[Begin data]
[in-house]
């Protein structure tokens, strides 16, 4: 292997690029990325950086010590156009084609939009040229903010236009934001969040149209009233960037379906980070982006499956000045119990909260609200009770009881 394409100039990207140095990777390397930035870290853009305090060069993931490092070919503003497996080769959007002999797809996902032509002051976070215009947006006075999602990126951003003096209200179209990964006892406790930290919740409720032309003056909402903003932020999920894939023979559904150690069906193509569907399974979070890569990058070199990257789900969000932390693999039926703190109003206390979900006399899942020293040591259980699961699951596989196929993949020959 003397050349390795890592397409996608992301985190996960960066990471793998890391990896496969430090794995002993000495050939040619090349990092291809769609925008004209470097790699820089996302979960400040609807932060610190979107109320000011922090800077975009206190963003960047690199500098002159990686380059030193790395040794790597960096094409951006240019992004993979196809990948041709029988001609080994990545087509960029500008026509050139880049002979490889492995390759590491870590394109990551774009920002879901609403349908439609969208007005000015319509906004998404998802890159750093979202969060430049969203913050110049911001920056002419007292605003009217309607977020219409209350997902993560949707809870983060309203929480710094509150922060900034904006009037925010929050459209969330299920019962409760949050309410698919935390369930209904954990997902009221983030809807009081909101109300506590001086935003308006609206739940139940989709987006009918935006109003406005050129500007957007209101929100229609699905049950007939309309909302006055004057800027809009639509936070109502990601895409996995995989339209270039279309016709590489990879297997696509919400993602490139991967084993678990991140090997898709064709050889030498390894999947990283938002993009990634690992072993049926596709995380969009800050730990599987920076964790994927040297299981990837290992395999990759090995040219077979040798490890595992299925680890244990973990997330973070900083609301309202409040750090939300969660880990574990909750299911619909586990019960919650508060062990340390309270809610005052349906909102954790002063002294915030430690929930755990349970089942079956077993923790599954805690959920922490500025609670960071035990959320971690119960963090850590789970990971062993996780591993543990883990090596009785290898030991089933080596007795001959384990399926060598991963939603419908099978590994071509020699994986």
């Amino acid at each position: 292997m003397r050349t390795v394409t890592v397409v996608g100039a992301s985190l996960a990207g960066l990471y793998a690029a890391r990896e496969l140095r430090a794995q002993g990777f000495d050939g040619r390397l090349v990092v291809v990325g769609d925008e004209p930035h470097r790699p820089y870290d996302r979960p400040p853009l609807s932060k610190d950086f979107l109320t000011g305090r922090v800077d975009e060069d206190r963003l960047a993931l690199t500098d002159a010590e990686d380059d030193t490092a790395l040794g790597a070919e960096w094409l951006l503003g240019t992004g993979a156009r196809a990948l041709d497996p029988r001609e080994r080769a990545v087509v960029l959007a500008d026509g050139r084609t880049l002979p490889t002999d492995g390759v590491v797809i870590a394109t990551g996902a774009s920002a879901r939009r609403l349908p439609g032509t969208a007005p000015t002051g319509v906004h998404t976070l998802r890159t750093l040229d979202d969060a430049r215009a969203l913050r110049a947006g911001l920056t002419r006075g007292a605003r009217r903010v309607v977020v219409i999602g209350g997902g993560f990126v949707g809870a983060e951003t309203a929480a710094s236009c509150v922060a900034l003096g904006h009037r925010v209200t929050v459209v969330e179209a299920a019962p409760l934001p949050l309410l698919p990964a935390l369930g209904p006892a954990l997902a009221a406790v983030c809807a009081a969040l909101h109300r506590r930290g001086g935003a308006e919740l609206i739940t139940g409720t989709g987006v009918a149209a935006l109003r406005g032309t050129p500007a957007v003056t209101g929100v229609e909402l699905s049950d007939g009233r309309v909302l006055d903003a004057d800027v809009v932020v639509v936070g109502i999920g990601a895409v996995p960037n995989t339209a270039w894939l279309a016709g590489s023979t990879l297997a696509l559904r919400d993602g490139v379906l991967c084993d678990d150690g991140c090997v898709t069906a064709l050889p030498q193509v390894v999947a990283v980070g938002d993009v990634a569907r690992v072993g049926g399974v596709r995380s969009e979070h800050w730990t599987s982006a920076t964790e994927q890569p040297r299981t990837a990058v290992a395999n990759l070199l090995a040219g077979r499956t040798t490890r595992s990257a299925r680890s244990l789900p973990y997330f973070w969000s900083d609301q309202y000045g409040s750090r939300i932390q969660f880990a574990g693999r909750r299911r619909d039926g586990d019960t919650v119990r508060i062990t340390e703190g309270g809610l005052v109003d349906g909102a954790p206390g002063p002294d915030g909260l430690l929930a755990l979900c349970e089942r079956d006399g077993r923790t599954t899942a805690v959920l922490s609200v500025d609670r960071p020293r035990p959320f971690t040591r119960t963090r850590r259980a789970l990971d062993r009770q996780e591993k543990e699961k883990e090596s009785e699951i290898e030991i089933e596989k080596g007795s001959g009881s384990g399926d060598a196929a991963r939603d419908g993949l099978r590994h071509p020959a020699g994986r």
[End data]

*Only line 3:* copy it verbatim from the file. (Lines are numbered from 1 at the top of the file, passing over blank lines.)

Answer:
């Amino acid at each position: 292997m003397r050349t390795v394409t890592v397409v996608g100039a992301s985190l996960a990207g960066l990471y793998a690029a890391r990896e496969l140095r430090a794995q002993g990777f000495d050939g040619r390397l090349v990092v291809v990325g769609d925008e004209p930035h470097r790699p820089y870290d996302r979960p400040p853009l609807s932060k610190d950086f979107l109320t000011g305090r922090v800077d975009e060069d206190r963003l960047a993931l690199t500098d002159a010590e990686d380059d030193t490092a790395l040794g790597a070919e960096w094409l951006l503003g240019t992004g993979a156009r196809a990948l041709d497996p029988r001609e080994r080769a990545v087509v960029l959007a500008d026509g050139r084609t880049l002979p490889t002999d492995g390759v590491v797809i870590a394109t990551g996902a774009s920002a879901r939009r609403l349908p439609g032509t969208a007005p000015t002051g319509v906004h998404t976070l998802r890159t750093l040229d979202d969060a430049r215009a969203l913050r110049a947006g911001l920056t002419r006075g007292a605003r009217r903010v309607v977020v219409i999602g209350g997902g993560f990126v949707g809870a983060e951003t309203a929480a710094s236009c509150v922060a900034l003096g904006h009037r925010v209200t929050v459209v969330e179209a299920a019962p409760l934001p949050l309410l698919p990964a935390l369930g209904p006892a954990l997902a009221a406790v983030c809807a009081a969040l909101h109300r506590r930290g001086g935003a308006e919740l609206i739940t139940g409720t989709g987006v009918a149209a935006l109003r406005g032309t050129p500007a957007v003056t209101g929100v229609e909402l699905s049950d007939g009233r309309v909302l006055d903003a004057d800027v809009v932020v639509v936070g109502i999920g990601a895409v996995p960037n995989t339209a270039w894939l279309a016709g590489s023979t990879l297997a696509l559904r919400d993602g490139v379906l991967c084993d678990d150690g991140c090997v898709t069906a064709l050889p030498q193509v390894v999947a990283v980070g938002d993009v990634a569907r690992v072993g049926g399974v596709r995380s969009e979070h800050w730990t599987s982006a920076t964790e994927q890569p040297r299981t990837a990058v290992a395999n990759l070199l090995a040219g077979r499956t040798t490890r595992s990257a299925r680890s244990l789900p973990y997330f973070w969000s900083d609301q309202y000045g409040s750090r939300i932390q969660f880990a574990g693999r909750r299911r619909d039926g586990d019960t919650v119990r508060i062990t340390e703190g309270g809610l005052v109003d349906g909102a954790p206390g002063p002294d915030g909260l430690l929930a755990l979900c349970e089942r079956d006399g077993r923790t599954t899942a805690v959920l922490s609200v500025d609670r960071p020293r035990p959320f971690t040591r119960t963090r850590r259980a789970l990971d062993r009770q996780e591993k543990e699961k883990e090596s009785e699951i290898e030991i089933e596989k080596g007795s001959g009881s384990g399926d060598a196929a991963r939603d419908g993949l099978r590994h071509p020959a020699g994986r």